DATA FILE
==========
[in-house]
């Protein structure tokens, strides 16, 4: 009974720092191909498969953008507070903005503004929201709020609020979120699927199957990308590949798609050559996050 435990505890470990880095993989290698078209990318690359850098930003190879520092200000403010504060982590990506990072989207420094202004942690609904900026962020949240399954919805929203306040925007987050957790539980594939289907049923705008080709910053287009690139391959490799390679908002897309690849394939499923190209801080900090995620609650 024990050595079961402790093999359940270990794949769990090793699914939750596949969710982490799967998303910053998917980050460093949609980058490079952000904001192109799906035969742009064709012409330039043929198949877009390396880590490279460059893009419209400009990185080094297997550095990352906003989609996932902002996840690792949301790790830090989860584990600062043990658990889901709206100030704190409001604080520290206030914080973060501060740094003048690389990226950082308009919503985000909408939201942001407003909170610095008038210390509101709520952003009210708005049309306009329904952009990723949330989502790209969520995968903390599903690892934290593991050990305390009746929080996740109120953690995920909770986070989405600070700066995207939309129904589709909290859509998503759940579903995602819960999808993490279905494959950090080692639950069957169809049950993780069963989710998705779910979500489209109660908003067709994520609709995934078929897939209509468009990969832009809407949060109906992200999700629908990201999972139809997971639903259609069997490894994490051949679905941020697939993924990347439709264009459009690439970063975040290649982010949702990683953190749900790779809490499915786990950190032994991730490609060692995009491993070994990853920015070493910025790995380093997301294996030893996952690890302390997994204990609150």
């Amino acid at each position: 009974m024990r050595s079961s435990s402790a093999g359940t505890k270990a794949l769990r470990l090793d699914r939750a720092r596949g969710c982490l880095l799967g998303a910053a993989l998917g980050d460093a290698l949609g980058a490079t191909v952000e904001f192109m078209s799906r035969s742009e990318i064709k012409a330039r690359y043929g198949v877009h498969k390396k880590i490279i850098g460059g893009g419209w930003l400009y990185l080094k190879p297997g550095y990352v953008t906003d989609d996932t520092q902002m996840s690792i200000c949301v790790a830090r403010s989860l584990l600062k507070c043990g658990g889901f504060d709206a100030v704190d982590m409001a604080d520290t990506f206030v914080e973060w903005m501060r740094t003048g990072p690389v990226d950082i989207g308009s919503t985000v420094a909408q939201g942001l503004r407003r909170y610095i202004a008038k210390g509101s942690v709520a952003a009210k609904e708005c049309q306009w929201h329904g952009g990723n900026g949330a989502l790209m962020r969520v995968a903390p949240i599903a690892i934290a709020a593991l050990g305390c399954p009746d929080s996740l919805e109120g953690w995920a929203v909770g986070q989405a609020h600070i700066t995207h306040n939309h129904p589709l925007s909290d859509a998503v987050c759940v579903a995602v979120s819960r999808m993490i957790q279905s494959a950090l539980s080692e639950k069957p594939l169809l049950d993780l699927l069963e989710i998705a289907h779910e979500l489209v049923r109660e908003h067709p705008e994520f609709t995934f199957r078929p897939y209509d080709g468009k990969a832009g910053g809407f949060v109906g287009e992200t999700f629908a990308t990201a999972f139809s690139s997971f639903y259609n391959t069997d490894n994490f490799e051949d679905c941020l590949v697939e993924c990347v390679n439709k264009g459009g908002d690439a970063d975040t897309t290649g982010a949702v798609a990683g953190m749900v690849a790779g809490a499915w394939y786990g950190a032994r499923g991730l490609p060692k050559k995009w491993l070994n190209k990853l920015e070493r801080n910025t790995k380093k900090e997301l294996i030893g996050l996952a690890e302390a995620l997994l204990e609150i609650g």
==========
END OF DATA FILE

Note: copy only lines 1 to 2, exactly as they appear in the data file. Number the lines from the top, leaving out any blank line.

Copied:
[in-house]
């Protein structure tokens, strides 16, 4: 009974720092191909498969953008507070903005503004929201709020609020979120699927199957990308590949798609050559996050 435990505890470990880095993989290698078209990318690359850098930003190879520092200000403010504060982590990506990072989207420094202004942690609904900026962020949240399954919805929203306040925007987050957790539980594939289907049923705008080709910053287009690139391959490799390679908002897309690849394939499923190209801080900090995620609650 024990050595079961402790093999359940270990794949769990090793699914939750596949969710982490799967998303910053998917980050460093949609980058490079952000904001192109799906035969742009064709012409330039043929198949877009390396880590490279460059893009419209400009990185080094297997550095990352906003989609996932902002996840690792949301790790830090989860584990600062043990658990889901709206100030704190409001604080520290206030914080973060501060740094003048690389990226950082308009919503985000909408939201942001407003909170610095008038210390509101709520952003009210708005049309306009329904952009990723949330989502790209969520995968903390599903690892934290593991050990305390009746929080996740109120953690995920909770986070989405600070700066995207939309129904589709909290859509998503759940579903995602819960999808993490279905494959950090080692639950069957169809049950993780069963989710998705779910979500489209109660908003067709994520609709995934078929897939209509468009990969832009809407949060109906992200999700629908990201999972139809997971639903259609069997490894994490051949679905941020697939993924990347439709264009459009690439970063975040290649982010949702990683953190749900790779809490499915786990950190032994991730490609060692995009491993070994990853920015070493910025790995380093997301294996030893996952690890302390997994204990609150």